ROCK N RHYTHM COMPETITIONS AT CITY HALL
The Druids, 1960.
A programme from the later years of the competition. The programme detailed the running order, judges and names of musicians and their respective bands.
Hall for Cornwall has a rich musical history dating as far back as the 1850s. Although primarily functioning as a municipal building in the 19th century, the old town hall played host to a variety of musical events. Indeed, the Green Market section of the building became the People’s Concert venue in 1858 after a series of popular recitals and ‘grand musical entertainment’. This long and varied musical legacy thus continued into the 20th century, when in 1925 the old Green Market was transformed into a performance space, thus marking the birth of City Hall.
Episode 5 performing at City Hall as part of the 1967 Rock N Rhythm Championships.
Sounds from The Annexe
35 years later and a new lease of musical life was breathed into Truro with the advent of the first Rock N Rhythm Competition at City Hall’s Annexe. The competition was organised by the City of Truro Round Table and had its roots in the venues early Rock and Roll and Skiffle contests. It quickly became a mainstay of the Truro music scene, attracting a wide variety of bands from across the county as well as a lively teenage audience.
A competitor’s ticket giving entry to the City of Truro-run event.
Audiences of 1000
The competitions would begin in the evening and would typically last for around 3 hours, within which there would be a tight turnaround with the first band setting up behind the main stage curtain whilst the next band set up behind the stage backdrop.
1967 Competitor Line-up as reported in the West Briton.
There would then be an interval where the previous year’s winners would return to perform for an audience of up to 1,000 during the competition’s heyday.
An expectant audience awaits the bands during the 1962 contest in City Hall’s Annexe.
The bands that entered the contest were typically already familiar names on the Cornish music circuit, having performed at discos and teenage dances all over the county. The exception to this was in 1965 at the fifth annual Rock N Rhythm Competition which featured a young Roger Taylor on drums for Johnny Quale and The Reaction. Although the band stunned the audience with their well-rehearsed routine, they only managed to place 4th as a result of the judge’s decision that the group were entirely unknown and therefore unable to deliver a full evening’s performance. With much criticism ensuing from an angry audience, the judges instead voted Roger Taylor best musician and Johnny Quayle best vocalist. The band thus returned to City Hall as The Reaction in 1966 and to no surprise took home the first-place title.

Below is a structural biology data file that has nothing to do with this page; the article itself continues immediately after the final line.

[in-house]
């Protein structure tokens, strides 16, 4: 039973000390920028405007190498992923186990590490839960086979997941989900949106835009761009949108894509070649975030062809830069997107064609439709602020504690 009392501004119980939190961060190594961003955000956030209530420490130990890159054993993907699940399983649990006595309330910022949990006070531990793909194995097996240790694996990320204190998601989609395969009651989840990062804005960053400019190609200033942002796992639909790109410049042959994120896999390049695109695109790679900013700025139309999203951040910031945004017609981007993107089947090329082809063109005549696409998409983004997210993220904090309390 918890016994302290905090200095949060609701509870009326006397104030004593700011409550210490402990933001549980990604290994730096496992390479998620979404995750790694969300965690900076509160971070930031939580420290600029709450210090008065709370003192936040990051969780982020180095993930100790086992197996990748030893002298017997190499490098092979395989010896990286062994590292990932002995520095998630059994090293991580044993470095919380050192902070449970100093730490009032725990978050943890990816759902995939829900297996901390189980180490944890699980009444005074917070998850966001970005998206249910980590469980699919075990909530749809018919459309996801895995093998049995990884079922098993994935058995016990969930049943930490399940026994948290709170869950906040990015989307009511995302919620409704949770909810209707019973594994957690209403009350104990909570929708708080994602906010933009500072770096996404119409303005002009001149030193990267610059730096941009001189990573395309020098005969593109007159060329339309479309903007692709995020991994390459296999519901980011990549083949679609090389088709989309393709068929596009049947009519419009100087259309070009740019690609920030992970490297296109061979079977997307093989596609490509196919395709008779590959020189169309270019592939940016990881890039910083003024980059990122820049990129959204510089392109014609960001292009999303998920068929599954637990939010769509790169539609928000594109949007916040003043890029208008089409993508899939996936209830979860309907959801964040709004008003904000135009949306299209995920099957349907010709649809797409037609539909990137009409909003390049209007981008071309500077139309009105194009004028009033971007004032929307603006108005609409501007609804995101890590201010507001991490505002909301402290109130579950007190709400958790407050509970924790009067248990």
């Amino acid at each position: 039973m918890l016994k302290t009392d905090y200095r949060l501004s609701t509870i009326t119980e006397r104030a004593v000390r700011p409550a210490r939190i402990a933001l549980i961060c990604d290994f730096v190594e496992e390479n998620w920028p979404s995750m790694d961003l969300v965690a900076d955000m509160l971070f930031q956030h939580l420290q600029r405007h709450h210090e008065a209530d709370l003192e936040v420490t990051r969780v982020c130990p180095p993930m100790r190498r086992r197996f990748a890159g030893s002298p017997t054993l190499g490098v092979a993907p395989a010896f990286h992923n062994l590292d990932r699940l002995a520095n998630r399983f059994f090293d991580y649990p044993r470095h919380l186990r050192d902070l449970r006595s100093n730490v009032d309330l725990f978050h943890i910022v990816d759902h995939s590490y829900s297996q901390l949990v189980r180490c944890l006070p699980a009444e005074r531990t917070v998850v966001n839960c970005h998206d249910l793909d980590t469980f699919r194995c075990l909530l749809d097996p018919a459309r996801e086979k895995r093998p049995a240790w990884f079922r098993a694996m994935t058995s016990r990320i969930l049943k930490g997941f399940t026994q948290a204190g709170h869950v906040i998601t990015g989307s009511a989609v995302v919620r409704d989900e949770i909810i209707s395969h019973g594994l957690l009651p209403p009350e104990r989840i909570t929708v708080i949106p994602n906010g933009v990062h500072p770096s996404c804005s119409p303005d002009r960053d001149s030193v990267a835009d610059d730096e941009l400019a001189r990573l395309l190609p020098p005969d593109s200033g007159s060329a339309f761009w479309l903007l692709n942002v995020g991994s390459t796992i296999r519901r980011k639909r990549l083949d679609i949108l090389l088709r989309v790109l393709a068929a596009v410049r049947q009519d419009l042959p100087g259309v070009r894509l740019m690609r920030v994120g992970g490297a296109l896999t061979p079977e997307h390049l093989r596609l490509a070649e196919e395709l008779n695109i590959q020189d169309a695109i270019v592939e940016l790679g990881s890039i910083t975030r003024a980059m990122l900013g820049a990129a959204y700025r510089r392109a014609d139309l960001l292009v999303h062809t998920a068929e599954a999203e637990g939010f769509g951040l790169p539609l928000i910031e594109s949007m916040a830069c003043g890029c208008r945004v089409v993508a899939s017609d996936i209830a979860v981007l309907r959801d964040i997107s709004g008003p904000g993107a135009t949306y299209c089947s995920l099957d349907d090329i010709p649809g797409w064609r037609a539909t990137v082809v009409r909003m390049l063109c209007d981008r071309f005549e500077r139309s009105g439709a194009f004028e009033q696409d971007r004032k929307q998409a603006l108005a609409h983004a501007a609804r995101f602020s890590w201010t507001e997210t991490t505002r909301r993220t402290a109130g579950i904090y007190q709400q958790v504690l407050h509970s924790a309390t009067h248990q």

The Reaction live on stage at City Hall featuring Roger Taylor. Video via ArtCornwallVideo
In 1962, radio and television personality Alan Freeman offered his judging services, selecting The Staggerlees from Redruth as the ‘Champions of Cornwall.’ The band performed a winning instrumental medley including ‘Rock-a-Boogie Shuffle’, ‘FBI’ and ‘Tea for Two’ after tying with The Druids from Bodmin. The Druids were nevertheless quick to reclaim their title and won for the second time in three years in 1963, with a 14-point lead over their nearest rivals. However, in 1965, The Couriers from Devon took over as judges in response to competitor complaints that those of previous years were not in touch with the latest sounds. In later years, however, the judging was eventually taken over by representatives of local institutions, such as the Flamingo Ballroom, Winter Gardens and Princess Pavilion.
Staggerlees, 1962 winners of the Rock N Rhythm Championships.
As well as winning the title of the ‘Champions of Cornwall’, bands were also awarded a silver cup trophy with the additional enticement of pursuing various musical opportunities. For instance, in 1966, the three top-placing bands were promised auditions with the BBC with the winning band The Reactions given the chance to support Gerry and the Pacemakers on tour. 1967’s winners were also offered the chance to enter a recording contract with 4 Star Sound Productions. However, it is unclear whether any of these opportunities ever materialised.
An impressively long and very official-looking winner’s certificate from 1962, the year The Druids reigned triumphant.
Top Groups Championship
By 1968 the competition had been running for almost a decade. This inspired an attempt to ‘move with the times’ by changing the contest’s name to ‘Top Groups Championship.’ This change in direction also witnessed a shift in the calibre of judges that were selected for the competition.
A poster for the new-format competition, 1970.
In 1969 and 1970, the competition was subsequently judged by Alex Leslie who had just left his position as road manager for the Spencer Davis Group. Newspaper articles thus reported these two years as the first time that the competition had been judged by an actual pop expert after fans had voiced upset about the fairness of using local or otherwise unknowledgeable judges.
With a dwindling audience, outdated format and changing musical landscape, the competition eventually ran its course and was held for the last time at City Hall annexe in 1972.
Safron, 1970. Image via Kernowbeat © Chris Sims.
All images have been provided with kind permission of Kernowbeat, the most in-depth resource for rock and rock venues across Cornwall in the 1960s and 1970s.